Art of Class: Salford Arts Theatre
In a new series, Northern Soul’s Cathy Crabb talks to working class creative people, some already established, some emerging, and some setting their stall out to create more work for others. This week it’s Roni Ellis, Scott Berry and Libby Hall from Salford Arts Theatre.
Roni Ellis and Scott Berry have run Salford Arts Theatre, their own theatre, for ten years. They direct and act with their Salford Theatre Company, run the Young Performers Company, build the sets, work behind the bar, scrub the toilets and, when they sit down, do the admin. And sometimes they don’t even sit down to do that. I witnessed Berry behind the bar, on the phone to a customer, booking tickets on the laptop, with a half-made roll up in one hand and a dog in the other.
“It is such hard work,” I say to Ellis. “Why do you do it?”
For Ellis there’s no question of not doing it. “I have been part of the creative and performing industry since I was 19, so for 27 years, and yes, it is hard work on many different levels but what you get from it is priceless. “Not just from a professional performance perspective, but also from seeing others fulfil their potential and grow. It is a very rewarding job, and most would love to be able to say that. Simple really, because I love it.”
I arrived at the theatre in time to watch the Young Performers older class’s rehearsal of Things We Say the Hours After Midnight, written by 16-year-old Libby Hall, who also performs in the play.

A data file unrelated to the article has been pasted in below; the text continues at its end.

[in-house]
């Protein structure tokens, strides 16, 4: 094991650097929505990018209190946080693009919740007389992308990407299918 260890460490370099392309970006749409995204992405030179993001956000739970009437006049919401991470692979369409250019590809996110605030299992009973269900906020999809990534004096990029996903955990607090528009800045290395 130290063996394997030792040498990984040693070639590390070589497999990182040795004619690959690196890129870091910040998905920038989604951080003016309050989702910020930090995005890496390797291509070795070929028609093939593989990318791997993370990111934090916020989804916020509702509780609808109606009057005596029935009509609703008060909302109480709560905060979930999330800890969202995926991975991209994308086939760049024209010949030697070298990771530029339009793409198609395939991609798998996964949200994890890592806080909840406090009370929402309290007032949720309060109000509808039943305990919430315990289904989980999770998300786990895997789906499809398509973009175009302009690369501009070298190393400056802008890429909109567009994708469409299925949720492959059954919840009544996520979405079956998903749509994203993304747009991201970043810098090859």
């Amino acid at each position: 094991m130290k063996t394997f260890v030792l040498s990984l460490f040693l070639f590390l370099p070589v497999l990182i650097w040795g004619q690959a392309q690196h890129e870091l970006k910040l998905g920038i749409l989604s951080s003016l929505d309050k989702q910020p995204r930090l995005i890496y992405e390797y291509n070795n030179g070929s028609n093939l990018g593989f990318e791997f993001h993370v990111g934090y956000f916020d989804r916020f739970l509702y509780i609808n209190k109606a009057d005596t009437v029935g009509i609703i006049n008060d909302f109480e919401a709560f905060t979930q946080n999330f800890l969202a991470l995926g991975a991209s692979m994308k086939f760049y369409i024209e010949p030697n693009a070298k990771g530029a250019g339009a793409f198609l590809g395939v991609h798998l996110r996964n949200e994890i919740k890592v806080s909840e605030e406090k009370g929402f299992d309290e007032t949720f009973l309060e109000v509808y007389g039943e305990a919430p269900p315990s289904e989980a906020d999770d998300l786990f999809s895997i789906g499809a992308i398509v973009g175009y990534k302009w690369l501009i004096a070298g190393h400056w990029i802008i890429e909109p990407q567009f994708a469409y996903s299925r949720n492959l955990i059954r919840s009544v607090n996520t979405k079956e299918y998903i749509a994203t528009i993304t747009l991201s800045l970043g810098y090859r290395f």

Hall’s play, which debuts July 26 to 27, is about how a child is suggestive to the strong opinions of adults. Two groups of friends, consisting of children and young people, attempt to piece together an event and find the culprit of a terrible crime. The dialogue is honest and natural as the characters struggle to make sense of something beyond their years. There’s a poem within the play that is so beautiful and speaks so starkly of how young women and girls feel right now that I was choked up listening to Hall recite it:
…I try to sweet talk myself into believing I’m a decent human being, but I’m saturated. My blood-stream has swallowed up all the sugar it can hold, and it still does not make me sweet.”
As Ellis, Hall and I go to talk in the sunshine, we fight the tide of mini actors running into the theatre space for the younger Young Performers class. It’s a Saturday morning and, scorching as it is, the local kids would rather be here than in their paddling pools. Hall has come through the Young Performers Company, and mentors Ellis and Berry have known her since she was 10-years-old.
Hall wrote a monologue for last year’s Shelagh Delaney day and Ellis and Berry have been nurturing her through the process of writing this full-length play.
“I’m not a writer,” says Ellis. “But as a director I know what works on stage.”
They’ve taken Hall under their wing and you can tell they care about her and her future. The work they do with Hall and other local creatives shows their commitment to the residents, but Salford Arts is eclectic. The theatre serves Greater Manchester Fringe as well as visiting companies.
“We are a community theatre, yes,” says Ellis. “But we’re more than that.”
Recently, I came to watch BRASH‘s Shoefiti here, by Newcastle writer Bethan Kitchen. Kitchen and Ellis met at a women-in-theatre event and Ellis invited Kitchen to stage her debut at the theatre. Salford Arts has been a springboard for many local creatives of note and those who have gone on to highly sought-after acting jobs.
After finding that panto can be their bread and butter money, they are testing out a longer run and Hobson’s Choice, which starts on June 6, will have 12 performances – the longest run they have had so far. Berry is currently rehearsing as he is playing Hobson. As well as building the set.
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